New Report Reveals Progress In Advancing Racial Equity At Work And Areas For Improvement
Management Leadership for Tomorrow (MLT) published a report showing what has improved with their Black Equity at Work Certification Program and what still needs work.
Black Equity At Work Certification Program Analytics And Insights Report
For the last 20 years, MLT has supported employers in their journey toward racial equity by providing talent, recruitment, retention, and overall DEI strategy assistance.
MLT offers a premier pipeline of diverse talent, an Alumni network of more than 10,000 Black and Brown people, and serves as a trusted partner and advisor to employers across the country.
The MLT’s Black Equity at Work (BEW) Certification Program establishes a clear and comprehensive Black equity standard for employers.
The Certification, launched in October 2020, provides a roadmap, expert coaching, and the recognition necessary to enable and encourage employers across America to propel the Black equity solution.
The new report examines the impact of the MLT BEW Certification Program on the organizations that have joined to advance racial equity.
It describes the root causes driving racial disparities, the strategies organizations are deploying to drive progress, and the advancements they have made since committing to the program.
The report assessed how MLT BEW partners perform against five pillars of the Certification: representation, compensation, workplace culture, business practices, and contributions and investments.
What Did The Report Find?
The Certification has 74 organizations across 40 industries, including 21 Fortune 500 companies.
Of the current partners, 18 have earned BEW Certification, and 17 are already Plan Approved – meaning their plan to address racial equity meets the rigorous MLT BEW Certification standards.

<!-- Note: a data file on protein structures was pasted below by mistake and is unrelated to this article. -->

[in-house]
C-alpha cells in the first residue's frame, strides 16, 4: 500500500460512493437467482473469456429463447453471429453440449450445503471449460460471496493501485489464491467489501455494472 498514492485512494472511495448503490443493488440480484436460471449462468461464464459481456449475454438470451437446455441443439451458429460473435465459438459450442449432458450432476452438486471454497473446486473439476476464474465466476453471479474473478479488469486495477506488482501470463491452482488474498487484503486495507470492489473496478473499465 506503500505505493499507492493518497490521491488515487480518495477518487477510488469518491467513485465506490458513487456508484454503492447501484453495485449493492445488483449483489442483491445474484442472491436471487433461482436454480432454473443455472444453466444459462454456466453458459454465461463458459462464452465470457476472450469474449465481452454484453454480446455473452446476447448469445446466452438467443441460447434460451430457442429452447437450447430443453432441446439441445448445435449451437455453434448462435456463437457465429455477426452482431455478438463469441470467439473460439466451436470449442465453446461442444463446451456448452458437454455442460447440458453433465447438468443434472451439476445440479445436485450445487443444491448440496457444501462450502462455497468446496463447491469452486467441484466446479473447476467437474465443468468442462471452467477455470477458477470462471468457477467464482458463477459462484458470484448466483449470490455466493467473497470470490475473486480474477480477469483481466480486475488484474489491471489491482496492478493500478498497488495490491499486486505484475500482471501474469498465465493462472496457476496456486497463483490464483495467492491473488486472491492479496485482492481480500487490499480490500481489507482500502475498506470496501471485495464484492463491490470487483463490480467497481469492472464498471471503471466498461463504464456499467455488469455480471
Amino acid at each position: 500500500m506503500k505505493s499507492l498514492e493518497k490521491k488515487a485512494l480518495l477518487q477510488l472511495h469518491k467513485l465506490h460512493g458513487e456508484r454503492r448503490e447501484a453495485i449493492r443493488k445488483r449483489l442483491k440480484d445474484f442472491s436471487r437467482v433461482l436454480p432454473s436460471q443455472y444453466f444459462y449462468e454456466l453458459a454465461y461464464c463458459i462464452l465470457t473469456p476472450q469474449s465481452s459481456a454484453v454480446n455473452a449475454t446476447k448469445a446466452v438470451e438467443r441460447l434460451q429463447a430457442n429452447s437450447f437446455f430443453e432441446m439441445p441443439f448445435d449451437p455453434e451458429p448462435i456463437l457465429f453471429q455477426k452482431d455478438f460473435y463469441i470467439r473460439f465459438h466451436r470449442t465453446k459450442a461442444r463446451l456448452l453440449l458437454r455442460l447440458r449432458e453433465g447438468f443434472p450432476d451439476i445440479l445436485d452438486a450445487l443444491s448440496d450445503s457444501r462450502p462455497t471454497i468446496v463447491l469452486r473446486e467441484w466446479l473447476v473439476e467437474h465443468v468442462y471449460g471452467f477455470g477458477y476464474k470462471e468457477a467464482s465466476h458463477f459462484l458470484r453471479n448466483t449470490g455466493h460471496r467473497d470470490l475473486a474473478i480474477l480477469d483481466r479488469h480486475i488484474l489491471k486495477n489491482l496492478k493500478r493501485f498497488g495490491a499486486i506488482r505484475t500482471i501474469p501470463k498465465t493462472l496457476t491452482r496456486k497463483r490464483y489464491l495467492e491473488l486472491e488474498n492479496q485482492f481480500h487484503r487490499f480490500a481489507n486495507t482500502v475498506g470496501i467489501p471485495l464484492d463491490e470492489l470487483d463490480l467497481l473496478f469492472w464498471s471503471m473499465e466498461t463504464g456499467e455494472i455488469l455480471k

One of the pillars MLT BEW focuses on is representation.
The report found partners have improved Black employee representation at most levels of their organizations despite historic challenges companies face when working to enhance Black representation.
Of the organizations involved, 35% had a plan to address gaps in representation and cited root causes related to insufficient transparency, focus, or accountability.
Representation has become a focal point for nearly all of the partners.
The extra attention to these variables also enabled partners to make more progress in hiring and retaining Black talent.
Areas To Improve On
Although the partners have seen progress, they still have the most ground to make up regarding Black representation in senior management and the top quarter of earners.
In regards to spending significantly with Black-owned suppliers, for the partners, this remains a challenge.
41% of partners have at least some of the essential components of a comprehensive supplier diversity program.
However, other partners have yet to form a focused supplier diversity program.
35% of the organizations still need reporting systems that enable them to track and report their spending with Black-owned suppliers.
Even for those organizations that report any spending with Black-owned suppliers, the median spend with Black-owned businesses is just 1% of their overall supplier expenditures.
Opportunities for Growth
The report highlights two areas that offer an opportunity for growth, which are creating a more anti-racist workplace and developing intentional strategies to contribute to nonprofits.
This aims to further Black equity and invest cash reserves in Black equity-focused financial institutions.
While around 44% of MLT BEW partners offer at least some form of anti-racism training, many find the root challenge of creating an inclusive environment to be a lack of understanding by non-Black employees.
“The data in this report allows us to better understand the progress our BEW partners have made since committing to the certification program, as well as the persistent challenges and opportunities for growth,” said MLT CEO and Founder John Rice.
“This report reflects our growing understanding of what measurable actions move the needle on Black equity, and these insights will allow employers to add more rigor to their DEI efforts based upon what works.”